Wesley Bolin Memorial Plaza

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Wesley Bolin Memorial Plaza
USS Arizona Signal Mast
LocationPhoenix, Arizona
Coordinates33°26′53″N 112°05′39″W / 33.448112°N 112.094257°W / 33.448112; -112.094257
Operated byCity of Phoenix

The Wesley Bolin Memorial Plaza is an urban park and gathering place in front of the Arizona state capitol complex in downtown Phoenix, Arizona. One of the Phoenix Points of Pride, it is the site of various memorials honoring prominent figures, wars, and events in Arizona history.


Arizona Pioneer Women Memorial

The plaza was established on March 9, 1978, by the Arizona Legislature.[1] It was named for Governor Wesley Bolin, who had died five days previously. The site was part of the Legislative Governmental Mall. The entire Mall is often referred to as the plaza.

Much like the National Mall on which it is loosely based, the Legislative Governmental Mall is intended as an open-air public space with monuments, memorials and gardens. Some of these monuments were erected before the plaza itself, such as the monument to USS Arizona, dedicated on December 7, 1976.

The plaza's location in front of the state capitol has made it a meeting place and a focal point for protests and demonstrations. During the 2006 United States immigration reform protests, more than 100,000 people gathered for a rally at the plaza.[2][3]

Monuments and memorials[edit]

Panorama of numerous memorial stones in Wesley Bolin Memorial Plaza
Veterans of World War I Memorial
Veterans of the Battle of the Bulge Memorial
The Reverend Dr. Martin Luther King Jr. Memorial
Murdered Children Memorial

The plaza is home to 30 memorials to individuals, organizations, and events. Among the memorials is one dedicated to the 158th Infantry Regiment, the state's oldest National Guard unit; it is based on a captured Japanese monument in the Philippines. Another includes the mast, anchor, and a 14-inch (360 mm) gun of the battleship Arizona. Other memorials commemorate World War I, World War II, the Vietnam War, the Korean War and Desert Storm. A monument to the United States Bill of Rights is said to be the first erected to that purpose. Some memorials have caused considerable controversy.

The full list of memorials includes:


Some monuments have been criticized; some have become the focus of legal battles.

Ten Commandments monument[edit]

The Ten Commandments was erected in 1964 by the Fraternal Order of Eagles in connection to Cecil B. DeMille and his 1956 film The Ten Commandments; it was moved to the park more than a decade later. In 2003, the state chapter of the American Civil Liberties Union tried to have it removed arguing that it serves no secular purpose and thus violates the separation of church and state.[4] The monument remains in the plaza.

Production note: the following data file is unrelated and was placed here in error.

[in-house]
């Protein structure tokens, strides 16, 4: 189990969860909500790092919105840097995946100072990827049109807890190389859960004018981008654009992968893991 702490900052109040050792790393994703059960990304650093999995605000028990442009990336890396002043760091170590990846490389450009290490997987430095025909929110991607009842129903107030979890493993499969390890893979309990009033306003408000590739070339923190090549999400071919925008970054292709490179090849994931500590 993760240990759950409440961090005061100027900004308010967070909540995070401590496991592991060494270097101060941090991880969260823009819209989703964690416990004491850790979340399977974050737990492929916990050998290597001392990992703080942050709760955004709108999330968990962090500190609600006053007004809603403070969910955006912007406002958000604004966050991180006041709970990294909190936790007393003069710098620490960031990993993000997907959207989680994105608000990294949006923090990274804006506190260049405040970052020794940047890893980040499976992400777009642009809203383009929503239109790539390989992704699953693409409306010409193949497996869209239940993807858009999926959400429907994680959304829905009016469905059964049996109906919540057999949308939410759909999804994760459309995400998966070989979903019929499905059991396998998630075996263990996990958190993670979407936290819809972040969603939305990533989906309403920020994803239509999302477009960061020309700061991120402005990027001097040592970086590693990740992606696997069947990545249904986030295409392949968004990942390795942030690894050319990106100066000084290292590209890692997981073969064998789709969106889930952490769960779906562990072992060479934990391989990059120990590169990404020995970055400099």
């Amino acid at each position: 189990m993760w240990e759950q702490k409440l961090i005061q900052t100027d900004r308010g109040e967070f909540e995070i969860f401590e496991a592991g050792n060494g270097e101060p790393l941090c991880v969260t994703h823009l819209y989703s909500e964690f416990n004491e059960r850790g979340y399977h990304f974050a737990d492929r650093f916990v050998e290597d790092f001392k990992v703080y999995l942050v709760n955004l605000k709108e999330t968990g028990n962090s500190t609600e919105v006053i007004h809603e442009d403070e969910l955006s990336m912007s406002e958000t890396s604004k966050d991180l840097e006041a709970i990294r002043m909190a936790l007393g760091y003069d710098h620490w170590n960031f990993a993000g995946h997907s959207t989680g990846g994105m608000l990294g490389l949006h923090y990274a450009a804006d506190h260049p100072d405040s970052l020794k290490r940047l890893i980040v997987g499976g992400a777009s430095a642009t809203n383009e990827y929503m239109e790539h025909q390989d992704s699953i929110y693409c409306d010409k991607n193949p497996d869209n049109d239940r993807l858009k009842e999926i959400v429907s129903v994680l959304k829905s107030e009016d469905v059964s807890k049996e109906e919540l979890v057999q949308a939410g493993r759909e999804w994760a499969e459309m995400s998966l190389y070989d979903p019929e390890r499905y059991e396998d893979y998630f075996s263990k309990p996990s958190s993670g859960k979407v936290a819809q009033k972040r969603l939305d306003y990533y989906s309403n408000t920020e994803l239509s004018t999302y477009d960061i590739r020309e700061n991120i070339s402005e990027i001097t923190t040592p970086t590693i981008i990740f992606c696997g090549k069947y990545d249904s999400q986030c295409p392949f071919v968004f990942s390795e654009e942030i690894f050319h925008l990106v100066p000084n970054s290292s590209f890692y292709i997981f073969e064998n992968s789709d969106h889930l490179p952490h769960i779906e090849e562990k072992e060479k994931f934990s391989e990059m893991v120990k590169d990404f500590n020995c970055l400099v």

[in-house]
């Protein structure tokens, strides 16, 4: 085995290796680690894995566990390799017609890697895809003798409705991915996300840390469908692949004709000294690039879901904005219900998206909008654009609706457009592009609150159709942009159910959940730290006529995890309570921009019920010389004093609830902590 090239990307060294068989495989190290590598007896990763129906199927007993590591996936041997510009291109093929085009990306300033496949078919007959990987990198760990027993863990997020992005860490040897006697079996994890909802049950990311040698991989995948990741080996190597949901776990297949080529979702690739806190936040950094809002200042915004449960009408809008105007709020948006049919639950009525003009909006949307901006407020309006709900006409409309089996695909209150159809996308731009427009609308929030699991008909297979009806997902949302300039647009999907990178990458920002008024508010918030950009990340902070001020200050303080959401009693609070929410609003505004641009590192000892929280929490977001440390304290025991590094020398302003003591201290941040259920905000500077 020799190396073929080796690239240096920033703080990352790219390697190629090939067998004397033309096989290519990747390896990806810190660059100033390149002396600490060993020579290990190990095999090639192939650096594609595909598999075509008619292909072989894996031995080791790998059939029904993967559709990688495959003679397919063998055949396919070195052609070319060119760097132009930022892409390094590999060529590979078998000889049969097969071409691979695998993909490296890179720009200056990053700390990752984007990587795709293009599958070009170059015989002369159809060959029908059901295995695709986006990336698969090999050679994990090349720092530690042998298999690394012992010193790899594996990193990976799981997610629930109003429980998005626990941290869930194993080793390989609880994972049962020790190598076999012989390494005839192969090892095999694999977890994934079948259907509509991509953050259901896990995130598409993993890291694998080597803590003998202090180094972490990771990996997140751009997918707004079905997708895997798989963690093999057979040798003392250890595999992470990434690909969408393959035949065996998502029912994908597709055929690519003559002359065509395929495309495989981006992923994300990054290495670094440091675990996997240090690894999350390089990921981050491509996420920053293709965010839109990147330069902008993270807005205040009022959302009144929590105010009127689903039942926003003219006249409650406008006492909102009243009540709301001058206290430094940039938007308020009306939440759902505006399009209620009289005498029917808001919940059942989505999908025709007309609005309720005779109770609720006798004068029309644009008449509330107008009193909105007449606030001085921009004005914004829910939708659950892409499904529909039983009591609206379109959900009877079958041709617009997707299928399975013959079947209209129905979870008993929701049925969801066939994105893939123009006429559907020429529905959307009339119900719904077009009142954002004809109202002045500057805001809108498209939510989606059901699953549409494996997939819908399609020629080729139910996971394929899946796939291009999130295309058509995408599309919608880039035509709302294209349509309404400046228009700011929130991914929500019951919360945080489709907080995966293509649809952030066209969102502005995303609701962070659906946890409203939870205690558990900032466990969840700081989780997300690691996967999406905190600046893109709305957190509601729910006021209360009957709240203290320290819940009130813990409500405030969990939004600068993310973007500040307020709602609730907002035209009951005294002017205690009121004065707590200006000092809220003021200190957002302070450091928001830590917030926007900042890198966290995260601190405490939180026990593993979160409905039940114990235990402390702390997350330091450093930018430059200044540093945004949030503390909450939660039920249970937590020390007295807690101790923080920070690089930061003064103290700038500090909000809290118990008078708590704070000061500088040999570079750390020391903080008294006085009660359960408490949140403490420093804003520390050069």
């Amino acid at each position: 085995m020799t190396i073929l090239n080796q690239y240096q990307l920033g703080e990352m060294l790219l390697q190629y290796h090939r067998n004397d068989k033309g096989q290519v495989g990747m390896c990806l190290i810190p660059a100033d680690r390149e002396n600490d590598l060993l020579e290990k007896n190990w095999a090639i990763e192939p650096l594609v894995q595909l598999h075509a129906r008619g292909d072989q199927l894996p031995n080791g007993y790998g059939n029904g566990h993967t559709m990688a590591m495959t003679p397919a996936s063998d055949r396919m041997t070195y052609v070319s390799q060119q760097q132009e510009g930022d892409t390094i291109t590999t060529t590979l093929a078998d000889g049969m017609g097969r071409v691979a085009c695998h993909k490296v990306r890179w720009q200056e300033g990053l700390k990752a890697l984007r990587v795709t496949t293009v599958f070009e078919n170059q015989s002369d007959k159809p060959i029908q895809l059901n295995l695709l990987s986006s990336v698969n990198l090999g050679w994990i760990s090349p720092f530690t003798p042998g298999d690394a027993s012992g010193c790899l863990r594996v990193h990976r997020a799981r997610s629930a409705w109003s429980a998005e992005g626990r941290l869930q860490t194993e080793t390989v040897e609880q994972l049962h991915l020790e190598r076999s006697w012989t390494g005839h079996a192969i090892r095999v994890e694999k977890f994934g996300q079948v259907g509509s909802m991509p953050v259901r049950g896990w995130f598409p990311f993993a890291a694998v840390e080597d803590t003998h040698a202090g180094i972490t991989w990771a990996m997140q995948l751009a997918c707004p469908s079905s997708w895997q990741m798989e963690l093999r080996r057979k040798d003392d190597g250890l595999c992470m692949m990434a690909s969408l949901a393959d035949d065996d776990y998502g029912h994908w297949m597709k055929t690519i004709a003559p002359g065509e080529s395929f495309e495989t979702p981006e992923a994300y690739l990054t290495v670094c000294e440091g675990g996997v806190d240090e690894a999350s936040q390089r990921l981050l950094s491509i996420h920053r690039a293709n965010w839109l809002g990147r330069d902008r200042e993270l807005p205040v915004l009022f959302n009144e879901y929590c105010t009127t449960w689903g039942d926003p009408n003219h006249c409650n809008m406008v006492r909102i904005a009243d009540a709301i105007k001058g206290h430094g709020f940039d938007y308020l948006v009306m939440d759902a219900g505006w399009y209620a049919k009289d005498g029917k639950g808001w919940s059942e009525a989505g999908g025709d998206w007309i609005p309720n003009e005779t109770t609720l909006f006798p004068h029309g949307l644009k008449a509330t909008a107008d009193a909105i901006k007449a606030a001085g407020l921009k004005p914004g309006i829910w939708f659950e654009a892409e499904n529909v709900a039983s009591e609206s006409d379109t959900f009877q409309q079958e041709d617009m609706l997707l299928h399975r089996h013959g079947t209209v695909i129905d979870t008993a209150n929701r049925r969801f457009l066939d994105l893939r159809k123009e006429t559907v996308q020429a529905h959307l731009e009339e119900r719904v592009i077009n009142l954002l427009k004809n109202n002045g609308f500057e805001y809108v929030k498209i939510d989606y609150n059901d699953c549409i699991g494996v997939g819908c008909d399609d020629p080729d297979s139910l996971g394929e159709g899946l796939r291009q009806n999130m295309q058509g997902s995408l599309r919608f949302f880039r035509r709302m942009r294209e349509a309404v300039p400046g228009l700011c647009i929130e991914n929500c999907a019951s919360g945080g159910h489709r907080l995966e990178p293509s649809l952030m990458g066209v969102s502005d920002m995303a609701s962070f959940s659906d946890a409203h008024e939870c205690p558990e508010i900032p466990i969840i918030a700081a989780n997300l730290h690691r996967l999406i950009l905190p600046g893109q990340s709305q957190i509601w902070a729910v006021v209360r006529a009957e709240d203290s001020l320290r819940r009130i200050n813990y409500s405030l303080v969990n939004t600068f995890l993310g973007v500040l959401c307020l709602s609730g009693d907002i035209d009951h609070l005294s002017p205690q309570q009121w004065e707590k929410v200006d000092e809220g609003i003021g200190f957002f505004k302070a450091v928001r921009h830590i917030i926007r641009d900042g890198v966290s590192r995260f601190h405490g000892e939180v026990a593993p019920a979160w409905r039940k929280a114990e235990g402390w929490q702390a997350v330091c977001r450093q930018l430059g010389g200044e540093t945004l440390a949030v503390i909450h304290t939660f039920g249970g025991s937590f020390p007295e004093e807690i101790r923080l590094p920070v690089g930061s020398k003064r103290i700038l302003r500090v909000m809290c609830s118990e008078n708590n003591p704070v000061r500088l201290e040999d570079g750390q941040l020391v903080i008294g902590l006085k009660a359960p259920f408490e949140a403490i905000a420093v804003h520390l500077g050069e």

Arizona 9/11 Memorial[edit]

Vietnam War Memorial Statue

The memorial to commemorate the September 11, 2001, attacks was unveiled on the fifth anniversary of the attacks, September 11, 2006. After some people complained that the memorial contained anti-American sentiment, the commission in charge of the memorial's design and construction has promised to review it and make changes if necessary. Despite the controversy surrounding the memorial, no changes to the monument had ever been publicly declared and today remains a permanent fixture in the plaza.[5]

Arizona Confederate Troops Memorial[edit]

Navajo Code Talkers Memorial with a plaque paying tribute to those who served.
Navajo Code Talkers Memorial

In the early 1960s, the United Daughters of the Confederacy funded a "Memorial to Confederate Soldiers" as part of the group's efforts to memorialize the short-lived eight-month occupation (August 1861 to March 1862) of the so-called Confederate Arizona. On June 19, 2020, Sean Brennan doused the stone "Memorial to Confederate Soldiers" with red paint before a protest in support of Black Lives Matter.[6]

On June 30, 2020, the Daughters of the Confederacy requested state officials to return the monument in addition to the Jefferson Davis Highway monument. On July 23, 2020, the monument was removed from the plaza.[7][8]

See also[edit]


  1. ^ "HB2104 – 461R". Arizona House of Representatives.
  2. ^ "100,000 are expected for pro-migrant march". The Arizona Republic.
  3. ^ "Immigration march cost Phoenix over $300,000". The Arizona Republic.
  4. ^ "ACLU: Thou shalt not use Ten Commandments monument at State Capitol". Arizona Daily Sun. July 26, 2003.
  5. ^ "Never Forget: Six 9-11 memorials around Phoenix". KNXV. September 8, 2016.
  6. ^ "I did the right thing Man arrested on suspicion of painting Arizona Confederate memorial speaks out". Arizona Central. June 22, 2020.
  7. ^ Oxford, Andrew. "Confederate monument outside Arizona Capitol returned to donor". The Arizona Republic.
  8. ^ "Monuments to the confederacy stand in Arizona". The Daily Wildcat.

External links[edit]